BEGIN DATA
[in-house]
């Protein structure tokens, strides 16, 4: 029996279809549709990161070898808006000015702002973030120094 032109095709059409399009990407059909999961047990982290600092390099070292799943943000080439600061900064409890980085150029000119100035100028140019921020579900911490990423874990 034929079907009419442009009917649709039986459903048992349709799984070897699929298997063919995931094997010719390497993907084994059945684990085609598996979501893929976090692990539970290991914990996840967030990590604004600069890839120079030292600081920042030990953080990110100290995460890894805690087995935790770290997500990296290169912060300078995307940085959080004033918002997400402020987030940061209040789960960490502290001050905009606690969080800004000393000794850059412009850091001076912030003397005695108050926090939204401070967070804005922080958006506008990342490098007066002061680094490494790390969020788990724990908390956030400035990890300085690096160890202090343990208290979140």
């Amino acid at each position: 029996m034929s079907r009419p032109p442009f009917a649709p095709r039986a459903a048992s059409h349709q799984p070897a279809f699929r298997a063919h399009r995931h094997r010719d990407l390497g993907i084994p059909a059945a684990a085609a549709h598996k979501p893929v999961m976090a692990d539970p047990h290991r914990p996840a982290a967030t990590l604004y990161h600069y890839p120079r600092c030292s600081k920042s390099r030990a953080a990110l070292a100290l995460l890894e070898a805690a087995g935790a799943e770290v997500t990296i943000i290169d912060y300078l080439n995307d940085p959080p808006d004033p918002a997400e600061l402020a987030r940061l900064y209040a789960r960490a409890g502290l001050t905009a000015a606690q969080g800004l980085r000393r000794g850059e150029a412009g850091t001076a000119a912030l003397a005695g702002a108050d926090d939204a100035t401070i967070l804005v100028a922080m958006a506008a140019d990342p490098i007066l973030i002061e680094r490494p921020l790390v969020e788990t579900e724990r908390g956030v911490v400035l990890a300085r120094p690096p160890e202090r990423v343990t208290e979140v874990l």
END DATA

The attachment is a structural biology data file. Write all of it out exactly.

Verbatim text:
[in-house]
């Protein structure tokens, strides 16, 4: 029996279809549709990161070898808006000015702002973030120094 032109095709059409399009990407059909999961047990982290600092390099070292799943943000080439600061900064409890980085150029000119100035100028140019921020579900911490990423874990 034929079907009419442009009917649709039986459903048992349709799984070897699929298997063919995931094997010719390497993907084994059945684990085609598996979501893929976090692990539970290991914990996840967030990590604004600069890839120079030292600081920042030990953080990110100290995460890894805690087995935790770290997500990296290169912060300078995307940085959080004033918002997400402020987030940061209040789960960490502290001050905009606690969080800004000393000794850059412009850091001076912030003397005695108050926090939204401070967070804005922080958006506008990342490098007066002061680094490494790390969020788990724990908390956030400035990890300085690096160890202090343990208290979140």
């Amino acid at each position: 029996m034929s079907r009419p032109p442009f009917a649709p095709r039986a459903a048992s059409h349709q799984p070897a279809f699929r298997a063919h399009r995931h094997r010719d990407l390497g993907i084994p059909a059945a684990a085609a549709h598996k979501p893929v999961m976090a692990d539970p047990h290991r914990p996840a982290a967030t990590l604004y990161h600069y890839p120079r600092c030292s600081k920042s390099r030990a953080a990110l070292a100290l995460l890894e070898a805690a087995g935790a799943e770290v997500t990296i943000i290169d912060y300078l080439n995307d940085p959080p808006d004033p918002a997400e600061l402020a987030r940061l900064y209040a789960r960490a409890g502290l001050t905009a000015a606690q969080g800004l980085r000393r000794g850059e150029a412009g850091t001076a000119a912030l003397a005695g702002a108050d926090d939204a100035t401070i967070l804005v100028a922080m958006a506008a140019d990342p490098i007066l973030i002061e680094r490494p921020l790390v969020e788990t579900e724990r908390g956030v911490v400035l990890a300085r120094p690096p160890e202090r990423v343990t208290e979140v874990l």